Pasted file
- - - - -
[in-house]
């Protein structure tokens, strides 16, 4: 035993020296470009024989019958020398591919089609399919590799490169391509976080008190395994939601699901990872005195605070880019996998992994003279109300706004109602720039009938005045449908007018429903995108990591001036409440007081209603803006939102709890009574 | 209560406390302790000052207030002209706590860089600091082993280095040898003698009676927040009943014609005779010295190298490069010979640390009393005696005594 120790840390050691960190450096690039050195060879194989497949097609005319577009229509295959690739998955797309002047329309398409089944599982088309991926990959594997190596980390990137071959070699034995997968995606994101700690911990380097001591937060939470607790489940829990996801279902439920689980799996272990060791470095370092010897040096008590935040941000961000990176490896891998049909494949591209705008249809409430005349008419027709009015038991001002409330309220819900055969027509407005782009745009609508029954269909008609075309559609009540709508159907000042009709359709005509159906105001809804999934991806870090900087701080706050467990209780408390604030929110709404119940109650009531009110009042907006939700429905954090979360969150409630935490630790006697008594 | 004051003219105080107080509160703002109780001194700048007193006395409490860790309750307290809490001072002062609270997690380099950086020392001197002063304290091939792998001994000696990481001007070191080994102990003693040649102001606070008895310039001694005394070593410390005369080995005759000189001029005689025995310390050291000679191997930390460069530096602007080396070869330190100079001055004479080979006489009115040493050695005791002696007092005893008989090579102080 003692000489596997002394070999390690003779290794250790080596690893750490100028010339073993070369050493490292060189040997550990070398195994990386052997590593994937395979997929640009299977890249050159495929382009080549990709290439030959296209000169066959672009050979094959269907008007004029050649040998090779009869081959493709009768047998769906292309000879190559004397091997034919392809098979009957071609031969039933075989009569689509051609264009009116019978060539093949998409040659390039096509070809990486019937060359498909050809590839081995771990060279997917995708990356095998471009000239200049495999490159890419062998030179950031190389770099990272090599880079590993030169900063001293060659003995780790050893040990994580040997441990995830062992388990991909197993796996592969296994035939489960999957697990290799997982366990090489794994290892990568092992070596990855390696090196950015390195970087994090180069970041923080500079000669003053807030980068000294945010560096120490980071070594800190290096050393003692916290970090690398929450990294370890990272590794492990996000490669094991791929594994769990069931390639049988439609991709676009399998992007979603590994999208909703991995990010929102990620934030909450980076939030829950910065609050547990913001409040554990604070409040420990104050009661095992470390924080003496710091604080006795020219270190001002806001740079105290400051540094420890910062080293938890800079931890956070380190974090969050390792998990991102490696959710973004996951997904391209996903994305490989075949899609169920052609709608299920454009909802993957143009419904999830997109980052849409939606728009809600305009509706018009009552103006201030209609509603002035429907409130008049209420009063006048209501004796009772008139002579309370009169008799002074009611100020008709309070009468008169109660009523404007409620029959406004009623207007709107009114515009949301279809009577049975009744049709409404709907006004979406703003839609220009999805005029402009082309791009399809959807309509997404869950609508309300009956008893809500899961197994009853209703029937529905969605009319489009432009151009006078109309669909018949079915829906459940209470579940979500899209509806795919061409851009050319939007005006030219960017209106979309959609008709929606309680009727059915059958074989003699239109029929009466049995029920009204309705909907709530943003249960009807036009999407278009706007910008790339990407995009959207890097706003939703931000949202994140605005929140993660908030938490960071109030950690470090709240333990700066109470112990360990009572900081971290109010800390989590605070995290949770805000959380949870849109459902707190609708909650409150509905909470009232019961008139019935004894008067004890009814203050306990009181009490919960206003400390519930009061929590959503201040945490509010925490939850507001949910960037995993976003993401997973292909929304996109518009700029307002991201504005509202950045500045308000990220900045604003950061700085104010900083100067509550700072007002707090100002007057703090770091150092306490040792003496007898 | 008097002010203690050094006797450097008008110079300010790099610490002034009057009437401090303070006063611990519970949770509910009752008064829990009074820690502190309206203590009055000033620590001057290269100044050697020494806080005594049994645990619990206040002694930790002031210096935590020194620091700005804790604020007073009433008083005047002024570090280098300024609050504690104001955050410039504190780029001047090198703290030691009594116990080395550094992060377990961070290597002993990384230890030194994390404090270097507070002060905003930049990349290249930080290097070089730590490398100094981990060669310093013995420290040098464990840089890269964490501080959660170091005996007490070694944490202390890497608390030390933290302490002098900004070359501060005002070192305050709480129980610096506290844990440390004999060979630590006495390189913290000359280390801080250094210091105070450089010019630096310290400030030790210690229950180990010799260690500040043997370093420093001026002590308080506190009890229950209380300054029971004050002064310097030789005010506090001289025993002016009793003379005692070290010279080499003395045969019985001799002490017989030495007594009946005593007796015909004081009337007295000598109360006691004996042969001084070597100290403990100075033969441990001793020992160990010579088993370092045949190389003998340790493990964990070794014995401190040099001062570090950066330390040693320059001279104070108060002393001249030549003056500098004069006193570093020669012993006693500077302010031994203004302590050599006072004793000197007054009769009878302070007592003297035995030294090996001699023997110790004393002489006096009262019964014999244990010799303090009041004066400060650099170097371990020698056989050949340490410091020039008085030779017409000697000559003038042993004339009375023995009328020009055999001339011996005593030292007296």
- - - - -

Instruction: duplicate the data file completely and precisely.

[in-house]
């Protein structure tokens, strides 16, 4: 035993020296470009024989019958020398591919089609399919590799490169391509976080008190395994939601699901990872005195605070880019996998992994003279109300706004109602720039009938005045449908007018429903995108990591001036409440007081209603803006939102709890009574 | 209560406390302790000052207030002209706590860089600091082993280095040898003698009676927040009943014609005779010295190298490069010979640390009393005696005594 120790840390050691960190450096690039050195060879194989497949097609005319577009229509295959690739998955797309002047329309398409089944599982088309991926990959594997190596980390990137071959070699034995997968995606994101700690911990380097001591937060939470607790489940829990996801279902439920689980799996272990060791470095370092010897040096008590935040941000961000990176490896891998049909494949591209705008249809409430005349008419027709009015038991001002409330309220819900055969027509407005782009745009609508029954269909008609075309559609009540709508159907000042009709359709005509159906105001809804999934991806870090900087701080706050467990209780408390604030929110709404119940109650009531009110009042907006939700429905954090979360969150409630935490630790006697008594 | 004051003219105080107080509160703002109780001194700048007193006395409490860790309750307290809490001072002062609270997690380099950086020392001197002063304290091939792998001994000696990481001007070191080994102990003693040649102001606070008895310039001694005394070593410390005369080995005759000189001029005689025995310390050291000679191997930390460069530096602007080396070869330190100079001055004479080979006489009115040493050695005791002696007092005893008989090579102080 003692000489596997002394070999390690003779290794250790080596690893750490100028010339073993070369050493490292060189040997550990070398195994990386052997590593994937395979997929640009299977890249050159495929382009080549990709290439030959296209000169066959672009050979094959269907008007004029050649040998090779009869081959493709009768047998769906292309000879190559004397091997034919392809098979009957071609031969039933075989009569689509051609264009009116019978060539093949998409040659390039096509070809990486019937060359498909050809590839081995771990060279997917995708990356095998471009000239200049495999490159890419062998030179950031190389770099990272090599880079590993030169900063001293060659003995780790050893040990994580040997441990995830062992388990991909197993796996592969296994035939489960999957697990290799997982366990090489794994290892990568092992070596990855390696090196950015390195970087994090180069970041923080500079000669003053807030980068000294945010560096120490980071070594800190290096050393003692916290970090690398929450990294370890990272590794492990996000490669094991791929594994769990069931390639049988439609991709676009399998992007979603590994999208909703991995990010929102990620934030909450980076939030829950910065609050547990913001409040554990604070409040420990104050009661095992470390924080003496710091604080006795020219270190001002806001740079105290400051540094420890910062080293938890800079931890956070380190974090969050390792998990991102490696959710973004996951997904391209996903994305490989075949899609169920052609709608299920454009909802993957143009419904999830997109980052849409939606728009809600305009509706018009009552103006201030209609509603002035429907409130008049209420009063006048209501004796009772008139002579309370009169008799002074009611100020008709309070009468008169109660009523404007409620029959406004009623207007709107009114515009949301279809009577049975009744049709409404709907006004979406703003839609220009999805005029402009082309791009399809959807309509997404869950609508309300009956008893809500899961197994009853209703029937529905969605009319489009432009151009006078109309669909018949079915829906459940209470579940979500899209509806795919061409851009050319939007005006030219960017209106979309959609008709929606309680009727059915059958074989003699239109029929009466049995029920009204309705909907709530943003249960009807036009999407278009706007910008790339990407995009959207890097706003939703931000949202994140605005929140993660908030938490960071109030950690470090709240333990700066109470112990360990009572900081971290109010800390989590605070995290949770805000959380949870849109459902707190609708909650409150509905909470009232019961008139019935004894008067004890009814203050306990009181009490919960206003400390519930009061929590959503201040945490509010925490939850507001949910960037995993976003993401997973292909929304996109518009700029307002991201504005509202950045500045308000990220900045604003950061700085104010900083100067509550700072007002707090100002007057703090770091150092306490040792003496007898 | 008097002010203690050094006797450097008008110079300010790099610490002034009057009437401090303070006063611990519970949770509910009752008064829990009074820690502190309206203590009055000033620590001057290269100044050697020494806080005594049994645990619990206040002694930790002031210096935590020194620091700005804790604020007073009433008083005047002024570090280098300024609050504690104001955050410039504190780029001047090198703290030691009594116990080395550094992060377990961070290597002993990384230890030194994390404090270097507070002060905003930049990349290249930080290097070089730590490398100094981990060669310093013995420290040098464990840089890269964490501080959660170091005996007490070694944490202390890497608390030390933290302490002098900004070359501060005002070192305050709480129980610096506290844990440390004999060979630590006495390189913290000359280390801080250094210091105070450089010019630096310290400030030790210690229950180990010799260690500040043997370093420093001026002590308080506190009890229950209380300054029971004050002064310097030789005010506090001289025993002016009793003379005692070290010279080499003395045969019985001799002490017989030495007594009946005593007796015909004081009337007295000598109360006691004996042969001084070597100290403990100075033969441990001793020992160990010579088993370092045949190389003998340790493990964990070794014995401190040099001062570090950066330390040693320059001279104070108060002393001249030549003056500098004069006193570093020669012993006693500077302010031994203004302590050599006072004793000197007054009769009878302070007592003297035995030294090996001699023997110790004393002489006096009262019964014999244990010799303090009041004066400060650099170097371990020698056989050949340490410091020039008085030779017409000697000559003038042993004339009375023995009328020009055999001339011996005593030292007296």